Plugable Thunderbolt 3 NVMe External SSD Review (2TB) – Price, Performance and Capacity


SSD testing at TSSDR differs slightly, depending on whether we are looking at consumer or enterprise storage media. For our Thunderbolt 3 testing today, our goal is to test in a system that has been optimized with our SSD Optimization Guide. To see the best performance possible, the CPU C states have been disabled, C1E support has been disabled, Enhanced Intel SpeedStep Technology (EIST) has been disabled. Benchmarks for consumer testing are also benchmarks with a fresh drive so, not only can we verify that manufacturer specifications are in line but also, so the consumer can replicate our tests to confirm that they have an SSD that is top-notch. We even provide links to most of the benchmarks used in the report.


The components of this Test Bench are detailed below.  All hardware is linked for purchase and product sales may be reached by a simple click on the individual item. As well, the title is linked back to the individual build article where performance testing can be validated.


PC CHASSIS: Corsair Crystal Series 460X RGB
CPU: Intel Coffee Lake Core i7-8770K
CPU COOLER: Corsair Hydro Series H110i GTX V.2
POWER SUPPLY: Corsair RM850x 80Plus
MEMORY: Corsair Dominator Pl 32GB 2800
STORAGE: Intel Optane 900P 480GB SSD
KEYBOARD: Corsair Strafe RGB Silent Gaming
MOUSE: Corsair M65 Pro Gaming
OS Microsoft Windows 10 Pro 64 Bit


Other than newer laptops, Thunderbolt 3 is not typically seen in desktop systems and a Thunderbolt 3 card is necessary.  It is important to note that Thunderbolt 3 has really only became popular within the last few months, the inevitable result of Intel’s ‘loosening the reigns’.  We will start to see much more Thunderbolt 3 devices in the next while than we have in the previous two years since it has been out.  Not only have we this device, but also, another is on its way which will be just as much of a shock as this report is.

As it stands, most motherboards that are Thunderbolt 3 capable have a switch to turn it enable this in the UEFI, as well as a port to plug in an AIC Card.  For our purposes, we purchased the ASRock Thunderbolt 3 AIC for our testing and it worked perfectly.

Installation consisted of enabling Thunderbolt 3 in our UEFI, installing the ASRock Thunderbolt 3 AIC into one of the designated PCIe 3.0 slots, connecting the cable to the Thunderbolt Port on the motherboard, and installing the driver software before plugging the Samsung X5 Portable TB3 SSD in.  The ASRock Thunderbolt 3 AIC can be found at Amazon for $89.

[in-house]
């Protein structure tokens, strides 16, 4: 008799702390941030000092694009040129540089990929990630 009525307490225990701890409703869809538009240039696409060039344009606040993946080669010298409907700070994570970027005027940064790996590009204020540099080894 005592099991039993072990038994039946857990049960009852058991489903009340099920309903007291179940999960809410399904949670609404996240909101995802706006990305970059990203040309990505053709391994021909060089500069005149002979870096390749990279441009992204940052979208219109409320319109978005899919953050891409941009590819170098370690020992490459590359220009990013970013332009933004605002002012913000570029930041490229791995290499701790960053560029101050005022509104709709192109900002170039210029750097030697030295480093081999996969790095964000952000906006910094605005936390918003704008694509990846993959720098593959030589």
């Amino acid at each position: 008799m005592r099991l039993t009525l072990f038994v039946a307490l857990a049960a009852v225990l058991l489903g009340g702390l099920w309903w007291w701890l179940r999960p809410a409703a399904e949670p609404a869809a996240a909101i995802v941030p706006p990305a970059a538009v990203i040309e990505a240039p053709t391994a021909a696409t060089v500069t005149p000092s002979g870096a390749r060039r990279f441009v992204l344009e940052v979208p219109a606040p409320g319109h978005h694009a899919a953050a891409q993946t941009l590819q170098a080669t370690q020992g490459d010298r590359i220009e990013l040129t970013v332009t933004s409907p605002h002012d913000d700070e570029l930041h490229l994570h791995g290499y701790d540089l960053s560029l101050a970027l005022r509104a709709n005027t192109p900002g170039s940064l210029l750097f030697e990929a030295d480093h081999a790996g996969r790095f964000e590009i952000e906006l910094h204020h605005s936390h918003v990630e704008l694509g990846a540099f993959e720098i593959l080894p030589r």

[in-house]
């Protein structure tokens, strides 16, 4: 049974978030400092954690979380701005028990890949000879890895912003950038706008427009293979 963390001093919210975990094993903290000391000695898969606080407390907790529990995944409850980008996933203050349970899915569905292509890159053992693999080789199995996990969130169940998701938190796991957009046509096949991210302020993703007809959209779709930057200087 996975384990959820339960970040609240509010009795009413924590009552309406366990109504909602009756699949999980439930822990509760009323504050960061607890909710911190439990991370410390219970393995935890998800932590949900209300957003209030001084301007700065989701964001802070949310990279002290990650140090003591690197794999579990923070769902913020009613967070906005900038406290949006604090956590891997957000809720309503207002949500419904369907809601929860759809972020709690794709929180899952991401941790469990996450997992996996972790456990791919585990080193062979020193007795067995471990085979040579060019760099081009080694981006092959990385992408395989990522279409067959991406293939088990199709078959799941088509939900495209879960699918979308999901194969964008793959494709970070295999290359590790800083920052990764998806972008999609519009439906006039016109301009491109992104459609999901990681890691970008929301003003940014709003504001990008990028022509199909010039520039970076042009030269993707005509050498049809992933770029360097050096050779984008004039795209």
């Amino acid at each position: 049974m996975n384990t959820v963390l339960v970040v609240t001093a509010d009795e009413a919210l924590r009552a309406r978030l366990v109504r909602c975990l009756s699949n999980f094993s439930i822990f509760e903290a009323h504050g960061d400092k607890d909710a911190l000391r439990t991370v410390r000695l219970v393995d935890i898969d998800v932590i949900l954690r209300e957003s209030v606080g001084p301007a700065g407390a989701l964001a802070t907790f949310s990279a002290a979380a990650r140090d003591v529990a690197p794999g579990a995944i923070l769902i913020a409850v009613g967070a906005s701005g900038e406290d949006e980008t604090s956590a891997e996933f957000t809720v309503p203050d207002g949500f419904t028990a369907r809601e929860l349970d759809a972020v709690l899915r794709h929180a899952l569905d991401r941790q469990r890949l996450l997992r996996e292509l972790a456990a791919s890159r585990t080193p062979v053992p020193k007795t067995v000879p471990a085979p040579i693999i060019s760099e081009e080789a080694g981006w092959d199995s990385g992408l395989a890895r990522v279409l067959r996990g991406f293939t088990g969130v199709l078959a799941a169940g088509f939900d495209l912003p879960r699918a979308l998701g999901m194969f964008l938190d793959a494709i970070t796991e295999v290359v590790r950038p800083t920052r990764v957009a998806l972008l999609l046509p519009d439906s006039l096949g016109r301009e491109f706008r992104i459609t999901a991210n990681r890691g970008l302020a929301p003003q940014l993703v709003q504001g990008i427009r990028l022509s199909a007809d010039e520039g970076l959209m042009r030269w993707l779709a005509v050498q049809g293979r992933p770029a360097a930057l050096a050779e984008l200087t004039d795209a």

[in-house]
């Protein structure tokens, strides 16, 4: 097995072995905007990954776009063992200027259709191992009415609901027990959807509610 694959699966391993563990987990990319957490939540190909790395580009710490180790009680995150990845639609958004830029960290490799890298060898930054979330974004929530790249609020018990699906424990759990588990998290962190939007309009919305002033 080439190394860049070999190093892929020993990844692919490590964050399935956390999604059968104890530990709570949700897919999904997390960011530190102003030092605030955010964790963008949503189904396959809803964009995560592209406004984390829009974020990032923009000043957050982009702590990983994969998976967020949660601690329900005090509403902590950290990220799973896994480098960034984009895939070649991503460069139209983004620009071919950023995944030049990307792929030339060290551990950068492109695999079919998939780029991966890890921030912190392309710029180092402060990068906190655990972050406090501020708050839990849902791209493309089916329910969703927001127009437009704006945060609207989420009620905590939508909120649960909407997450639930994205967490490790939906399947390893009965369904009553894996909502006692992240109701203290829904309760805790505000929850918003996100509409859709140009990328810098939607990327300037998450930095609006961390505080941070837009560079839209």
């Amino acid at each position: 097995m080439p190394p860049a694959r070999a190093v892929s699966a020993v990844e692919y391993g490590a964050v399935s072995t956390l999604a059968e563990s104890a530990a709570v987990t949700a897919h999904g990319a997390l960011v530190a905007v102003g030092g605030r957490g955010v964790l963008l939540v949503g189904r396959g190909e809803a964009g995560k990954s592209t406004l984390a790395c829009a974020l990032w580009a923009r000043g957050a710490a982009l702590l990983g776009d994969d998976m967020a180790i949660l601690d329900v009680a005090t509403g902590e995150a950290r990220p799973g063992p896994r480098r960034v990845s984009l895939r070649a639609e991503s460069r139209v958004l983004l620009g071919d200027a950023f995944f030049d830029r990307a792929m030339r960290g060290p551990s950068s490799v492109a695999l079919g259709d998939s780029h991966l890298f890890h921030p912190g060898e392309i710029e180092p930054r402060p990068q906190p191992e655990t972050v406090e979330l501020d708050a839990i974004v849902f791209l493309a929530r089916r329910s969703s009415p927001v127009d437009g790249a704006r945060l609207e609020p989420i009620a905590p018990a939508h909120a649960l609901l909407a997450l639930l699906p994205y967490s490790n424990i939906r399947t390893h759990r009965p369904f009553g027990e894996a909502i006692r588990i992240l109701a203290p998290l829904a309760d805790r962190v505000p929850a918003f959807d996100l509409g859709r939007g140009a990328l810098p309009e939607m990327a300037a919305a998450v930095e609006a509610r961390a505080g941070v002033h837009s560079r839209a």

The software in use for today’s analysis is typical of many of our reviews and consists of Crystal Disk Info, ATTO Disk Benchmark, Crystal Disk Mark, AS SSD, Anvil’s Storage Utilities, TXBench, as well real data transfer testing. Our selection of software allows each to build on the last and to provide validation to results already obtained.


Crystal Disk Info is a great tool for displaying the characteristics and health of storage devices. It displays everything from temperatures, the number of hours the device has been powered, and even to the extent of informing you of the firmware of the device.

Crystal DiskInfo shows us that the SSD is operating in PCIe 3×4 and with the latest NVMe 1.3 protocol.


  1. I’m starting to wonder how hard it would be to drop in a Titan Ridge vs. an Alpine Ridge controller. It seems any additional cost would easily be passed to the consumer, as the new device is TB3 with USB3 fallback.

  2. Can you include testing these external TB3 devices after cold boot and hot plug?
    Are the speeds identical or different in any way?
    I get substantial differences between these two scenarios with the Samsung X5.

    • It is a given that the test speed would be different, the result of other background activity in the system, especially after a cold boot. We test during ideal conditions and I would be the first to write about it if the tests weren’t always consistent during these conditions. Yopu are also speaking on the X5 in a Plugable report? Are you finding same with this device?

      • Hi Les, I have performance variations of 3x between cold boot and hot plug with the Samsung 512GB X5 on Windows 10.
        I understood this was because TB3 vendors have trouble with the re-negotiation of the Thunderbolt connection after hot plug.

        The computer I used is a brand new HP Zbook Studio G5 with Samsung NVMe SSD boot drive running Windows 10 Pro update 1909.

        Samsung 512GB X5 Magician benchmarks:
        Benchmark #1: 2803/588/263427/25390 after disconnect/re-connect no G2 hub
        Benchmark #2: 2806/1877/263427/251220 after cold boot, no G2 hub
        Benchmark #3: 2818/589/261474/251220 after disconnect/re-connect with G2 hub
        Benchmark #4: 2753/1386/259277/252192 after cold boot with G2 hub

        Samsung Tech support confirmed that their tech support center has heard from customers experiencing the same issue.
        I also found a lot of variation using TB3 add-in cards from ASUS (ThunderboltEX3), and Gigabyte (Alpine Ridge, Titan Ridge), which is why I wondered if you have tested or found differences in performance with hot plug, in which case it might be a useful test to add. I am definitely disappointed to need a cold boot to get best performance.

        Now that you have switched to the ASRock X570 Creator as your test bed, I would like to know if the ASRock X570 motherboard TB3 implementations (Creator onboard TB3 and Taichi+PCI TB3 card) have reliably solved this issue.
        Thanks for any help.

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